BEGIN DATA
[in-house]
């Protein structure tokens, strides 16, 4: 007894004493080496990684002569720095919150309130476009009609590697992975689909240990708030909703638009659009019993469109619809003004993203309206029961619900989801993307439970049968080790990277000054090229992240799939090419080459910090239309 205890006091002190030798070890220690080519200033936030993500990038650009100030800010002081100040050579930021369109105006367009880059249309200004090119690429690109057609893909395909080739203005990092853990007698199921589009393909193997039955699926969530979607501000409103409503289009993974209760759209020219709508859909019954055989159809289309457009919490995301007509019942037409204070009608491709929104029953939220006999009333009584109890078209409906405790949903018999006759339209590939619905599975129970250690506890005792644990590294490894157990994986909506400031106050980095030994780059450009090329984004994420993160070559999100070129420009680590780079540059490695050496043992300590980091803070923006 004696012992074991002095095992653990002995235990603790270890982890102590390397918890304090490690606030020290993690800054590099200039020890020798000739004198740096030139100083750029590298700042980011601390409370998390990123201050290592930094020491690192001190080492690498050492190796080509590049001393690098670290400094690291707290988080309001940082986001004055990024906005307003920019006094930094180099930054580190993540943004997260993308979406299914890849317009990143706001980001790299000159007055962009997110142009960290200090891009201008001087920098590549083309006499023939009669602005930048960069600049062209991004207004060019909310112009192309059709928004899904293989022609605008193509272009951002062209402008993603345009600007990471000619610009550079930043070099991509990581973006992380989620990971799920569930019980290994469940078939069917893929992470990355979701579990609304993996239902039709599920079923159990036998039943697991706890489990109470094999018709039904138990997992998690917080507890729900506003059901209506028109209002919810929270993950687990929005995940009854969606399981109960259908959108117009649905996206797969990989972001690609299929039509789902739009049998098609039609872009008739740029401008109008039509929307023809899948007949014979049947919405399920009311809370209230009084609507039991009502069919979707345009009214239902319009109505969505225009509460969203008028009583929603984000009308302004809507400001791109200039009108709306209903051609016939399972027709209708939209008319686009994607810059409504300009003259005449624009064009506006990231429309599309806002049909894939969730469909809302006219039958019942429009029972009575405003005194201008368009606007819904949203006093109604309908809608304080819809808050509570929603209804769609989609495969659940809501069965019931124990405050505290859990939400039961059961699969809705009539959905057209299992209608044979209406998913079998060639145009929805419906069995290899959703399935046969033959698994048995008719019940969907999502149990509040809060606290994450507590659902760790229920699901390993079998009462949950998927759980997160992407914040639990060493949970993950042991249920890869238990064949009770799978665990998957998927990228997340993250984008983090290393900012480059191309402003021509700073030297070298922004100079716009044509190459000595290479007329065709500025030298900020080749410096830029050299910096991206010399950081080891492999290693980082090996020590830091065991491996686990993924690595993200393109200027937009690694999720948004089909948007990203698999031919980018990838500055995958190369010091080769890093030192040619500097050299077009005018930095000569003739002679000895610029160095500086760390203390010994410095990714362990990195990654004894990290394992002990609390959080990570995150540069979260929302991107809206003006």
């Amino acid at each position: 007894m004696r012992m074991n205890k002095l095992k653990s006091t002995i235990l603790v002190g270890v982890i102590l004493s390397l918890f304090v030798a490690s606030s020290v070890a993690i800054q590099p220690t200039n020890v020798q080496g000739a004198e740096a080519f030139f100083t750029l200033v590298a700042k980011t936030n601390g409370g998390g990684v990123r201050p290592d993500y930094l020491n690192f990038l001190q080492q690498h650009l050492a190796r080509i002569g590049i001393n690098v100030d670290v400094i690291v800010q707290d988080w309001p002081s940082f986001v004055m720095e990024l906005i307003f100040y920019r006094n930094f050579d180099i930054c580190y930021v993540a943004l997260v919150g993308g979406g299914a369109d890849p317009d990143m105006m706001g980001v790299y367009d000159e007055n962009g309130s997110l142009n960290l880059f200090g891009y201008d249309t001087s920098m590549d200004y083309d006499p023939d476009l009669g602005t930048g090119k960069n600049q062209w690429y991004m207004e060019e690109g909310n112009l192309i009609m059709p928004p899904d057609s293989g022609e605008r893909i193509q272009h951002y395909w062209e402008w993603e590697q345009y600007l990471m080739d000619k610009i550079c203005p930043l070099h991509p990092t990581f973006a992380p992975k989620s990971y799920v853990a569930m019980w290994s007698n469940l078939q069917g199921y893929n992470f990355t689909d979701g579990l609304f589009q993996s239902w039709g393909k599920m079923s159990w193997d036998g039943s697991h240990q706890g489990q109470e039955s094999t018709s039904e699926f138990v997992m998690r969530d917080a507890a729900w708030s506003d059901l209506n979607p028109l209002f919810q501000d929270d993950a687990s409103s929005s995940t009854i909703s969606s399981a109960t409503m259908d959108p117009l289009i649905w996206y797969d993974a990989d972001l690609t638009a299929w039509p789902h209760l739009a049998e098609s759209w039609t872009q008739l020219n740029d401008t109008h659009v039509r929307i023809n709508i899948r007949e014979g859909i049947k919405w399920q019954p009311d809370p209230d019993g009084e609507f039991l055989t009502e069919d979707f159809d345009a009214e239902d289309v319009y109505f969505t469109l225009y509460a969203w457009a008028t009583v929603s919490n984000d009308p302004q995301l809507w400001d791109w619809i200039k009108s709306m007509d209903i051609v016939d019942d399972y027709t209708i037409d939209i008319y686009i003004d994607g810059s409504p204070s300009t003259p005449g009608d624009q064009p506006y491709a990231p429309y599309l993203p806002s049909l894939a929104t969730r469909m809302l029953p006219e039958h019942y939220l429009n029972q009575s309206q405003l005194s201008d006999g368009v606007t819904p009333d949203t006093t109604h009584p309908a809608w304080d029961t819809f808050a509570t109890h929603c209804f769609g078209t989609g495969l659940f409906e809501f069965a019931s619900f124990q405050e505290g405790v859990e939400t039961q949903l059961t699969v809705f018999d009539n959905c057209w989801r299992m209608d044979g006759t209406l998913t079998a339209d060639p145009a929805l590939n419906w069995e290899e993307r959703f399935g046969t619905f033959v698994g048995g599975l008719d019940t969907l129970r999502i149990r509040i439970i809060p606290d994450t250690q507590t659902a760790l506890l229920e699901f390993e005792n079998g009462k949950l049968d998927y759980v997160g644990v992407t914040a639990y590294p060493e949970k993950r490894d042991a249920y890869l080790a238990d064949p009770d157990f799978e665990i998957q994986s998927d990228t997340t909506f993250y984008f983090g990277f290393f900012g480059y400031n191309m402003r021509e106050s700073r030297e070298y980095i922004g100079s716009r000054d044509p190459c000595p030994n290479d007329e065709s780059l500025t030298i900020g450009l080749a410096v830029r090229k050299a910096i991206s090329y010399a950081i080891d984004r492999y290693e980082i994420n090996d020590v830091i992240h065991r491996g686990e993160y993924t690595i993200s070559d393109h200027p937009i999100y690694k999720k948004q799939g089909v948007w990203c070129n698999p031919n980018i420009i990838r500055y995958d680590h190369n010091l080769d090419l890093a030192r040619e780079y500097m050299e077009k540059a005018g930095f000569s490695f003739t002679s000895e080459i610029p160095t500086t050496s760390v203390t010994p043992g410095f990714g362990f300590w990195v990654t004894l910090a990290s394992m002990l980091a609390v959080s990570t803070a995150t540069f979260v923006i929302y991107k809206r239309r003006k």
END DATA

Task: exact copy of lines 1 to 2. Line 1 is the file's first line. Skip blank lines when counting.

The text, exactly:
[in-house]
């Protein structure tokens, strides 16, 4: 007894004493080496990684002569720095919150309130476009009609590697992975689909240990708030909703638009659009019993469109619809003004993203309206029961619900989801993307439970049968080790990277000054090229992240799939090419080459910090239309 205890006091002190030798070890220690080519200033936030993500990038650009100030800010002081100040050579930021369109105006367009880059249309200004090119690429690109057609893909395909080739203005990092853990007698199921589009393909193997039955699926969530979607501000409103409503289009993974209760759209020219709508859909019954055989159809289309457009919490995301007509019942037409204070009608491709929104029953939220006999009333009584109890078209409906405790949903018999006759339209590939619905599975129970250690506890005792644990590294490894157990994986909506400031106050980095030994780059450009090329984004994420993160070559999100070129420009680590780079540059490695050496043992300590980091803070923006 004696012992074991002095095992653990002995235990603790270890982890102590390397918890304090490690606030020290993690800054590099200039020890020798000739004198740096030139100083750029590298700042980011601390409370998390990123201050290592930094020491690192001190080492690498050492190796080509590049001393690098670290400094690291707290988080309001940082986001004055990024906005307003920019006094930094180099930054580190993540943004997260993308979406299914890849317009990143706001980001790299000159007055962009997110142009960290200090891009201008001087920098590549083309006499023939009669602005930048960069600049062209991004207004060019909310112009192309059709928004899904293989022609605008193509272009951002062209402008993603345009600007990471000619610009550079930043070099991509990581973006992380989620990971799920569930019980290994469940078939069917893929992470990355979701579990609304993996239902039709599920079923159990036998039943697991706890489990109470094999018709039904138990997992998690917080507890729900506003059901209506028109209002919810929270993950687990929005995940009854969606399981109960259908959108117009649905996206797969990989972001690609299929039509789902739009049998098609039609872009008739740029401008109008039509929307023809899948007949014979049947919405399920009311809370209230009084609507039991009502069919979707345009009214239902319009109505969505225009509460969203008028009583929603984000009308302004809507400001791109200039009108709306209903051609016939399972027709209708939209008319686009994607810059409504300009003259005449624009064009506006990231429309599309806002049909894939969730469909809302006219039958019942429009029972009575405003005194201008368009606007819904949203006093109604309908809608304080819809808050509570929603209804769609989609495969659940809501069965019931124990405050505290859990939400039961059961699969809705009539959905057209299992209608044979209406998913079998060639145009929805419906069995290899959703399935046969033959698994048995008719019940969907999502149990509040809060606290994450507590659902760790229920699901390993079998009462949950998927759980997160992407914040639990060493949970993950042991249920890869238990064949009770799978665990998957998927990228997340993250984008983090290393900012480059191309402003021509700073030297070298922004100079716009044509190459000595290479007329065709500025030298900020080749410096830029050299910096991206010399950081080891492999290693980082090996020590830091065991491996686990993924690595993200393109200027937009690694999720948004089909948007990203698999031919980018990838500055995958190369010091080769890093030192040619500097050299077009005018930095000569003739002679000895610029160095500086760390203390010994410095990714362990990195990654004894990290394992002990609390959080990570995150540069979260929302991107809206003006």